Resection margins

Is the distance in centimeters left between the edge of the tumor and the cut made to remove it. To avoid the risk of leaving tumor cells the surgeon should always remove a certain amount of healthy tissue around the tumor. This amount of healthy tissue is measured in centimeters and in the literature is already determined how many centimeters away from the edge of the tumor are necessary. This should be measured in the surgical specimen during the operation by the pathologist to see if it is necessary to expand the resection. In general most tumors need a resection margin of at least 2 cm for a proper oncological resection but some tumors need a wider resection margin.

Adverse prognostic factors.

These serve to establish the prognosis of a cancer patient and therefore the need for surgery. These are not the “Risk factors”. A Risk factor is a history of factors that increases the chances of having a cancer, such as: smoking for lung cancer, contraceptives for breast cancer, etc. Adverse prognostic factors are those that determine the probability of death at 1 and 5 years in a patient who has been diagnosed with cancer. These vary according to the type of tumor and usually these are determined by the pathological study of a biopsy or a surgical specimen.

The stage of the tumor.The TNM classification is universal. As a rule all tumors having ganglionic invasion beyond the first relay node or tumors that invade the muscle layer or the serous membrane have a poor prognosis. There is data available to determine the probability of death at 1 and 5 years for each tumor. It has been established that a surgical procedure is justified when the probability of survival at 1 year is greater or equal to 15% (or mortality at one year is less than 85%).The degree of differentiation.Grade II or III (moderately differentiated and poorly differentiated tumors) is a factor of poor prognosis.The pattern of spread.Well defined tumor edges have a better prognosis than infiltrating edges. “Fingerlike” or “raindrops” pattern of spread have a poor prognosis.Tumor volume.This can be measured in the CT Scan (ask the radiologist). Except in epithelial ovarian cancer and choriocarcinoma it has been observed that a tumor volume close to 1 kg is incompatible with life.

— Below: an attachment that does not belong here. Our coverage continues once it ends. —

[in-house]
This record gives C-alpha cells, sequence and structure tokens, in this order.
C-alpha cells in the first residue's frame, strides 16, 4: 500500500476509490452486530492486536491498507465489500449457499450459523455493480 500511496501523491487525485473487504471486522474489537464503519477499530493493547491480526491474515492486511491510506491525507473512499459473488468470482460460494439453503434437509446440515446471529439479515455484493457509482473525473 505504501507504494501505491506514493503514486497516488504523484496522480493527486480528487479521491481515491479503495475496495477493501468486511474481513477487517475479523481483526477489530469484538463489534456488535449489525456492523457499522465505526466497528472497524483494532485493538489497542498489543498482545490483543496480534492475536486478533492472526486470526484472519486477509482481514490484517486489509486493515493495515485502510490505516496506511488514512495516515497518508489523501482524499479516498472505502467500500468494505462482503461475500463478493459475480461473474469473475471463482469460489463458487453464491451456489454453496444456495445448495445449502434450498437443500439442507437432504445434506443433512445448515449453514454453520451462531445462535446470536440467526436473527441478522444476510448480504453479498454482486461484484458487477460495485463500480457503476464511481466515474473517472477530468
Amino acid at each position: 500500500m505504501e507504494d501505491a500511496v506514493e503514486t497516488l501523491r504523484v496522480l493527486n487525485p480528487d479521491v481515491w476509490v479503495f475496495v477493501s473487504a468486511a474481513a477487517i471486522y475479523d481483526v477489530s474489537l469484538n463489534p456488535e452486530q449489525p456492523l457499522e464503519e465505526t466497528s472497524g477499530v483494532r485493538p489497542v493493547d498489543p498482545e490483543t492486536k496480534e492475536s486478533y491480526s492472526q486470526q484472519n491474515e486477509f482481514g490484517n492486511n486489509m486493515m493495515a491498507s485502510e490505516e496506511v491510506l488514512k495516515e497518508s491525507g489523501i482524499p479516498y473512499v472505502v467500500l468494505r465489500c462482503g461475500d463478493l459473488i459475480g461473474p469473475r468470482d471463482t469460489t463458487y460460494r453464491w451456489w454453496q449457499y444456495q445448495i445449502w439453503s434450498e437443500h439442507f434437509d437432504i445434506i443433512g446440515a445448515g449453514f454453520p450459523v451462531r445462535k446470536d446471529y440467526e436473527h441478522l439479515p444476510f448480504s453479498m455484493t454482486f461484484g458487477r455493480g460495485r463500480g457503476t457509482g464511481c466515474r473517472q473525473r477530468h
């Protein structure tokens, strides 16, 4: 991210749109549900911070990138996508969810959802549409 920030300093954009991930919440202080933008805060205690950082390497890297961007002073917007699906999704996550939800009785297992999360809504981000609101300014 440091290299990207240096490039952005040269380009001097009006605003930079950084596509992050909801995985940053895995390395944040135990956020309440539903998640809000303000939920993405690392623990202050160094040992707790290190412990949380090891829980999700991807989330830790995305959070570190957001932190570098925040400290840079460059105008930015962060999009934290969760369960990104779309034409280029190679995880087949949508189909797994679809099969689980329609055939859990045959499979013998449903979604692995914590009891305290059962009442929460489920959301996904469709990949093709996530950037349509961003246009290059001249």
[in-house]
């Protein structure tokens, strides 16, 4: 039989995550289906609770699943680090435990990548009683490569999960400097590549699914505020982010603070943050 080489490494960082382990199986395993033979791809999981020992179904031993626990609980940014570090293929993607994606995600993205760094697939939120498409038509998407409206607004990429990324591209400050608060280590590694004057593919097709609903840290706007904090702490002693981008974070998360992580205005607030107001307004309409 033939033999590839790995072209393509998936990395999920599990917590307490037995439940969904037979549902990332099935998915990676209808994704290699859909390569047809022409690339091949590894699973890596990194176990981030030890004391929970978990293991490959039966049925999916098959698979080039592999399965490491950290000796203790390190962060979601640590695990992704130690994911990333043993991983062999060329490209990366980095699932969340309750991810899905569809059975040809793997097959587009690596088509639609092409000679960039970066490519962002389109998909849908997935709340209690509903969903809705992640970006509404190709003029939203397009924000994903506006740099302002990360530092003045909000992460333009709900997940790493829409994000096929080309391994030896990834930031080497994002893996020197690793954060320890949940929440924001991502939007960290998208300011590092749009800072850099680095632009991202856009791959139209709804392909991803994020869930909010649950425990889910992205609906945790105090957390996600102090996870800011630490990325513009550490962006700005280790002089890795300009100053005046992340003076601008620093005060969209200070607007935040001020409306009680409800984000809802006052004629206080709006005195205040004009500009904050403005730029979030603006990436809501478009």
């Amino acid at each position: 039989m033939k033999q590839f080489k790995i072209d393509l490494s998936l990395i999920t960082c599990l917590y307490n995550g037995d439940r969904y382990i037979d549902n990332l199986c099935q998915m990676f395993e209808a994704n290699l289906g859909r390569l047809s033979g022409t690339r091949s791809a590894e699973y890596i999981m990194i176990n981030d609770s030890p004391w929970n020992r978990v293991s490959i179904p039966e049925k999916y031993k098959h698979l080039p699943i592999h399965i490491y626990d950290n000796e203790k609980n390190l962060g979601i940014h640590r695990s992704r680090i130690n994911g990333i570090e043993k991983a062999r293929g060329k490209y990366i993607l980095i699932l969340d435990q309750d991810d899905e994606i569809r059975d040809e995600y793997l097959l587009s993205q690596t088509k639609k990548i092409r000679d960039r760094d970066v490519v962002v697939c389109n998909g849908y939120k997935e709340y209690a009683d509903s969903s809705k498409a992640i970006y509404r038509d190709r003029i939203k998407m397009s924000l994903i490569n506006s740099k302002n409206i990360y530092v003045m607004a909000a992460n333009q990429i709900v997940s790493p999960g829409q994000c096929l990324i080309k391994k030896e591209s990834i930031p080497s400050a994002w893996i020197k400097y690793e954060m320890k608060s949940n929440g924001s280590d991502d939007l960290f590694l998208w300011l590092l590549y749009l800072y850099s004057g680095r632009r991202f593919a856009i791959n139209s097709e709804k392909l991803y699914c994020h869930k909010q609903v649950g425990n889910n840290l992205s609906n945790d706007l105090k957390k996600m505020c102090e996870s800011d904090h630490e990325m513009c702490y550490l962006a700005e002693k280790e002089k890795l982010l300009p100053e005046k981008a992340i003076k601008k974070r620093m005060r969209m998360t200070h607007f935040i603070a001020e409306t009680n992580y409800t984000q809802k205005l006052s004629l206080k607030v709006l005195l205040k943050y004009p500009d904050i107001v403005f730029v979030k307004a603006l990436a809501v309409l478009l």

Peritoneal Lavage Cytology

This is a mandatory procedure in surgery of any tumor that is within the abdominal cavity. It consists of instilling 100 cc of Sterile Saline Solution in the abdominal cavity and then 50 cc should be recovered. During the operation this sample is sent to be studied by the pathologist. If the pathologist reports neoplastic cells in the peritoneal lavage this is a criterion of unresectability and the surgical procedure should be interrupted if it is not for palliation purposes. In this case it is not convenient to realize an extensive surgery because all tissue cleavage sites release growth factors and trophic factors that accelerate the implantation of tumor cells and thus the spread of the tumor, and the patient survival will be shortened. Other protocols use in addition multiple biopsies including: biopsy of para-aortic nodes, biopsy of parietal peritoneum, spleen and liver biopsy to determine if there is tumor spread before performing the surgical procedure.